How To Cut Back Arborvitae For Best Results
Arborvitae are great plants for a variety of purposes. There is a reason they are found in many of the most beautiful landscapes in any neighborhood. In order to maximize the beauty and purpose of these plants you do need to care for them well. This article will help you learn about Arborvitae and how to keep them looking their best.
Arborvitae or different from many other kinds of trees. They are conifers, which means they bear needles instead of broad leaves. This is important to understand because needles only grow from newer, green wood. If you cut back a broad leaf, or deciduous tree, shoots will grow from buds below the cut. However, pruning back an arborvitae requires more precision. Only the last portion of a branch has buds that can generate new shoots. Cutting into the old, brown wood will leave a gardener disappointed with bald spots that take many seasons to heal. This is true of conifers with fanlike needle growth.
As you prepare for the best time to prune your arborvitae, consider the following tips as on when to prune your shrub or tree.
When to Prune Arborvitae
The best time to prune your arborvitae depends on what you are trying to accomplish. Are you trying to reduce its overall size? Is your goal to maintain that perfect pyramid shape? Do you want to remove some overgrowth or are you looking to trim it all the way to the ground? Knowing your goal determines when is the best time to prune.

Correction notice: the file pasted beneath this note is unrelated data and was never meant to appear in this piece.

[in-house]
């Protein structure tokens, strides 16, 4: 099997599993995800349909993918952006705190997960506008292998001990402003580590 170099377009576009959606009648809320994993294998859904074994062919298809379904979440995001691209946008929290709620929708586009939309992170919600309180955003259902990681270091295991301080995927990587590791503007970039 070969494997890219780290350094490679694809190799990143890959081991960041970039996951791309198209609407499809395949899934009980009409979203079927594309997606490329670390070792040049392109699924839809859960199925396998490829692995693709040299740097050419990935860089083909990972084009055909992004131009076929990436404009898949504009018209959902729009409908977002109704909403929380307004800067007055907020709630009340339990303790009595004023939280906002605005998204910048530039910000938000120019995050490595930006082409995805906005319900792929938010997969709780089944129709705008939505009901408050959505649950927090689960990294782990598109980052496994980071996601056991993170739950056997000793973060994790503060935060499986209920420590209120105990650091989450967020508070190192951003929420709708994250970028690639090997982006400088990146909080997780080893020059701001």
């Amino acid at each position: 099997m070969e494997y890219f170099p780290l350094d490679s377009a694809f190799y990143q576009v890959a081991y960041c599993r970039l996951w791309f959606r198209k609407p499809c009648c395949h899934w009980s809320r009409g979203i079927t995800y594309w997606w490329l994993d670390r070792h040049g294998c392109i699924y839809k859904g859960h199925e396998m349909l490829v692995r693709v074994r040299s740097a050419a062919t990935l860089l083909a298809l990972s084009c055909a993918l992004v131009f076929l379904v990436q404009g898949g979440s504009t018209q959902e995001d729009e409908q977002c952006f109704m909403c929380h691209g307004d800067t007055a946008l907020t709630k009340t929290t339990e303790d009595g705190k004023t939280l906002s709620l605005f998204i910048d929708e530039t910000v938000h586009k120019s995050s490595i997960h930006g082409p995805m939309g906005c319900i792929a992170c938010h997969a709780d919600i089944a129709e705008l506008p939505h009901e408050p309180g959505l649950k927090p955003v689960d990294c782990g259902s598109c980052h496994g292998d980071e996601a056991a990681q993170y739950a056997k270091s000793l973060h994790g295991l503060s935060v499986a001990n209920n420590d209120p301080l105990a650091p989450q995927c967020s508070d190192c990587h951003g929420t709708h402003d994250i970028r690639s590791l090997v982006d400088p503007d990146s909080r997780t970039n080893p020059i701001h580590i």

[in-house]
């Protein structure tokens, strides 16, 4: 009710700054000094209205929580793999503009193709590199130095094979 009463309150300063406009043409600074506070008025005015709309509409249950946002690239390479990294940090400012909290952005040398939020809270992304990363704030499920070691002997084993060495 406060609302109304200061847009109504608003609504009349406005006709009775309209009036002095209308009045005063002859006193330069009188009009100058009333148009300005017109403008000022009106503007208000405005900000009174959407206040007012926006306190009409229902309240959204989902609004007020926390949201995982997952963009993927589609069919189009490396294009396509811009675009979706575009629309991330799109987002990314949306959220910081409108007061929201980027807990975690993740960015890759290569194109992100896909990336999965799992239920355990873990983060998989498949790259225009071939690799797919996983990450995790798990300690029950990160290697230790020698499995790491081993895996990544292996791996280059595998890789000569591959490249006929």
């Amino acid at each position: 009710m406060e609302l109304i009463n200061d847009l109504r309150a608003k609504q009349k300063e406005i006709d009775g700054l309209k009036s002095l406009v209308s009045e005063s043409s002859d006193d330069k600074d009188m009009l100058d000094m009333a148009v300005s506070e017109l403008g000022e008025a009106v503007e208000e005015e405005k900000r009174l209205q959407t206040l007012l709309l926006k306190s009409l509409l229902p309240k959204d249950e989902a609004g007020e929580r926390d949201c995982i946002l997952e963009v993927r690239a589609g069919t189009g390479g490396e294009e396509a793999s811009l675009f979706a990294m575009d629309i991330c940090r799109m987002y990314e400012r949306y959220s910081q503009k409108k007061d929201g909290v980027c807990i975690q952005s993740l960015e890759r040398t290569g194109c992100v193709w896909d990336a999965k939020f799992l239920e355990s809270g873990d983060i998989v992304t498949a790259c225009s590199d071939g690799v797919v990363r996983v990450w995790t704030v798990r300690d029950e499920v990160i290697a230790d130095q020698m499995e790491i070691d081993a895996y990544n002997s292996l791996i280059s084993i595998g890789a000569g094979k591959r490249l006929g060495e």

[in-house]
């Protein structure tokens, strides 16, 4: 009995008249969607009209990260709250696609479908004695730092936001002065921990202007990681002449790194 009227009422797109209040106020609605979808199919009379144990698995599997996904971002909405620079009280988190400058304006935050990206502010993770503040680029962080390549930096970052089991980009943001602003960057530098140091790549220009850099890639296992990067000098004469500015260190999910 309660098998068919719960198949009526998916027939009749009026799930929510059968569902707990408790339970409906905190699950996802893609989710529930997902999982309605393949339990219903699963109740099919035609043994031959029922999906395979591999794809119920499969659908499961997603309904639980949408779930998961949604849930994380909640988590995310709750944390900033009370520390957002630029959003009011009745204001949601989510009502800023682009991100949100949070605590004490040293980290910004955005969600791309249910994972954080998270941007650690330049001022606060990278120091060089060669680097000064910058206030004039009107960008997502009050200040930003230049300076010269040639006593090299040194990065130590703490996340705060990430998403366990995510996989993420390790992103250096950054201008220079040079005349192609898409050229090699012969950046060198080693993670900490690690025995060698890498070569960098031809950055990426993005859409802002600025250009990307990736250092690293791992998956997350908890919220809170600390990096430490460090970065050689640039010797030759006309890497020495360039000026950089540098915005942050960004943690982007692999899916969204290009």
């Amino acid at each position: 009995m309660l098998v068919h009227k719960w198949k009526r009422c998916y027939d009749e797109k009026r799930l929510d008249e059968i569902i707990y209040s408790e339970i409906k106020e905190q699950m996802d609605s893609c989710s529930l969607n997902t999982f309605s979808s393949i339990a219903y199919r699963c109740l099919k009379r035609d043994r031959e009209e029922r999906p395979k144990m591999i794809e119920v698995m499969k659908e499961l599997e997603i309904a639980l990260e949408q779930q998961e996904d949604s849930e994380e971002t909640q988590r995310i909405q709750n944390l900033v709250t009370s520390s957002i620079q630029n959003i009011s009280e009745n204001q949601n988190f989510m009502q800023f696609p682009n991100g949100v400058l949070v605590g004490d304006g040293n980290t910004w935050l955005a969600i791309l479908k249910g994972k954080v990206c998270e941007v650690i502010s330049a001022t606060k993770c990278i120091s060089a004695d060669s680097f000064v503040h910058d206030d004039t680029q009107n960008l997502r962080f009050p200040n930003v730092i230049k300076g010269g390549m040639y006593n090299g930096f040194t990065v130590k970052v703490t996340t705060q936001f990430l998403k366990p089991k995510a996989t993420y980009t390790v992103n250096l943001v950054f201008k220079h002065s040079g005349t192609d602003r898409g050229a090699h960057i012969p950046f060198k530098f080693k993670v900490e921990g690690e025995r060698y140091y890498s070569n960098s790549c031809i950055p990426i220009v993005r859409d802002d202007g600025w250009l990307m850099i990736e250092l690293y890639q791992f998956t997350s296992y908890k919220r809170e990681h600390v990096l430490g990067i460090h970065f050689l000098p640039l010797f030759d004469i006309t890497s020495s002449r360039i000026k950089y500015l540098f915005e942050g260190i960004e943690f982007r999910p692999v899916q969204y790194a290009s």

Pruning Arborvitae to Maintain an Ornamental Look
Spring - Removing overgrowth is similar to helping the tree maintain its shape. You will want to prune in mid-summer while the plant has time to grow to shoots before winter. Consider cutting the overgrown branches slightly behind the sight line, or desired edge of the plant’s foliage. However, don’t cut too deep or your plant can develop some bare spots.
Pruning Arborvitae to Shorten a Tall Hedge
Late spring after flowering - After the arborvitae has flowered and before mid-summer is the best time to prune back a tall hedge row. The plant can maintain itself after flowering and maintain the height you are looking for. If you are making drastic changes to its height, it is best to cut back a foot or so a year until you have the size you want. This helps keep your cuts in the green wood, which will allow the top of the arborvitae to fill in.
Greatly Shorten an Arborvitae
Late Winter - You should cut an arborvitae in the late winter if you are planning a major reduction in its height. The plant stores most of its nutrients in the roots over winter. You want to cut before the nutrients start to move upward to the leaves and branches, but after most of the hard winter has passed. Taking the top off an arborvitae is rare. They don’t grow new leaders, so the top becomes squarish and many find them unsightly. Make sure this is exactly what you want before you take the top off. If you wait until spring, you may be too late, as this can put added stress on your plant.
Pruning Arborvitae Down to the Ground to Form Shrubs
Early Spring - Arborvitae can be cut down to the ground to form shrubs. This should occur in early spring before the plant has flowered and new buds have appeared.
How to Prune Arborvitae
Now that you know when to prune your arborvitae, it is time to talk about how to prune it correctly. Arborvitaes can handle a fair amount of pruning, but typically they only need shaping to maintain appearance and remove growth abnormalities. There definitely is a right way to prune your arborvitae and following these steps will get you the results you want!